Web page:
Angel Williams

Angel's risen

Labette star sophomore center Angel Williams’ journey back to the Cardinals’ roster

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Angel Williams needed a resurrection. 

A six-foot center out of Tulsa, Williams joined the Labette women’s basketball program as a freshman in the 2017-18 campaign. She didn’t make it through the first semester, electing to leave the Cardinals at winter break. By the end of that season, Williams asked to be reinstated.

Labette head coach Mitch Rolls put a redshirt on Williams last year as she got her mind and body right. Now with the 2019-20 season upon us, the former college dropout has emerged reinvigorated and poised to be one of the most dominant players in the Kansas Jayhawk Conference.

Coming out of Thomas Edison Preparatory School in Oklahoma, Williams admits she didn’t dedicate enough attention to recruiting.

“At the time, I wasn’t getting much interest,” Williams said. “And I wasn’t focused on my recruiting as much as I should have been.” 

She eventually committed to Labette and found herself buried on a depth chart behind eventual NCAA Division I Arkansas State signee Shameka Tubbs.

Williams only appeared in three games prior to leaving the team. Troubles in the classroom were compounded with her constant head-banging efforts to crack the lineup. 

“I was still battling myself mentally. I did well the first few months, but the schoolwork caught up to me and I was trying to outwork people above me,” Williams said.

The classroom was the biggest struggle for Williams two years ago. Rolls and his former assistant, Tiffany Conner, dedicated endless resources on Williams to try and correct her academics.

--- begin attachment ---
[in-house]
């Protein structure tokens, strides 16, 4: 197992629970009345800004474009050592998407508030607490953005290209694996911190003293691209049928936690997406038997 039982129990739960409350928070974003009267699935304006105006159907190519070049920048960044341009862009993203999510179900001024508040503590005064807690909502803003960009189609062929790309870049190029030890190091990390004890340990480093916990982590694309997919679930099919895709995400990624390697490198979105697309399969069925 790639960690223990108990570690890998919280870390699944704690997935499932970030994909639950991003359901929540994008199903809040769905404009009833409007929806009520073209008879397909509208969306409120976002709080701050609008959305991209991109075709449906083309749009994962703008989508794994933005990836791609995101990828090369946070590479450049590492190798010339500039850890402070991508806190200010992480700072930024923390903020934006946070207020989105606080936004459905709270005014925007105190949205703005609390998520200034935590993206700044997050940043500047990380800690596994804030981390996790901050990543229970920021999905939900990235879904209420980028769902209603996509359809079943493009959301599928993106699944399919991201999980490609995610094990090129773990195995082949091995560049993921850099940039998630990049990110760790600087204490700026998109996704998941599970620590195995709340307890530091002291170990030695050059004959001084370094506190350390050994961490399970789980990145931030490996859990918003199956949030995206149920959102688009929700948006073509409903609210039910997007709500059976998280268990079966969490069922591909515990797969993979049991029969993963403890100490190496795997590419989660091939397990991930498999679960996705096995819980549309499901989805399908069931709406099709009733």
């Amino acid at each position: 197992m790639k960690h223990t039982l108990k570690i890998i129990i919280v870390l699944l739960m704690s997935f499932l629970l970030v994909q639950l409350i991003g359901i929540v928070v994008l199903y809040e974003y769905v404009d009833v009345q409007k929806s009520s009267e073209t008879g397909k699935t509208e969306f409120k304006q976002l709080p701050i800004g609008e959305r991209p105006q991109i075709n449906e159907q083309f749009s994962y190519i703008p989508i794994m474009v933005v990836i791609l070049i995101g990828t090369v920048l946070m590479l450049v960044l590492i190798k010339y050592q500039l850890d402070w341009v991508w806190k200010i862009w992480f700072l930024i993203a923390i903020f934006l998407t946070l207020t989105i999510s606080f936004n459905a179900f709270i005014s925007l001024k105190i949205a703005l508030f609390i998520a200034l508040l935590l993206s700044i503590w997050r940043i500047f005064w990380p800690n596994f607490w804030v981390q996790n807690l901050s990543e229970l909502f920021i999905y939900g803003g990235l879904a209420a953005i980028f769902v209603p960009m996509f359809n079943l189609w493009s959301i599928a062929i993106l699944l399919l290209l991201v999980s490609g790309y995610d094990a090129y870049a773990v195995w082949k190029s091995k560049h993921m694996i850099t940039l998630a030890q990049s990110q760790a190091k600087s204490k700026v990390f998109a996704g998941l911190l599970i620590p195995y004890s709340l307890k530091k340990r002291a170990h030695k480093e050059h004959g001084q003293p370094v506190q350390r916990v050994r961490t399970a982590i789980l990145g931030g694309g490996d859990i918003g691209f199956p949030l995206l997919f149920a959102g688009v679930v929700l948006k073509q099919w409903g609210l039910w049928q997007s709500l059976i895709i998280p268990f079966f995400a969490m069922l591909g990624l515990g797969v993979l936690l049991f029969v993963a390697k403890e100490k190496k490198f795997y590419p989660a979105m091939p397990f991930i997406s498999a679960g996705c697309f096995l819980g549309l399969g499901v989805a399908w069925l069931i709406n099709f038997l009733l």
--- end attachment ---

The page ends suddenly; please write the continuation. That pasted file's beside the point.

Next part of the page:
“Her freshman year, her grades weren’t a focus at all for her,” Rolls said. “Grades just weren’t important to her. We were having weekly meetings with her about her grades. We put a lot of pressure on her to stay eligible.” 

In three games, Williams surpassed double-digit scoring all three times while also registering a double-double once against Bacone JV. But by December, Williams was out.

“I had stuff back home that was getting in the way,” Williams said. “I was thinking about my family and not focusing on myself here. I wasn’t doing good with my grades, so I felt defeated. I felt at the time that I needed time off.” 

Labette finished that year 23-6 and earned a trip to the Region VI Tournament semifinals. When the season ended, Williams was itching to return.

“I wasn’t mentally prepared for college, but I wasn’t ready to give up basketball,” Williams said. “I hadn’t pushed myself. Taking time off helped me prepare mentally.” 

Rolls once again challenged Williams to get her grades right. But Williams, who sat out last season with a redshirt, also emphasized correcting her body.

“I couldn’t run up and down the floor,” Williams said. “I couldn’t make times in sprints and I didn’t want to be that person.” 

The center radically changed her diet and eventually lost 30 pounds off her frame.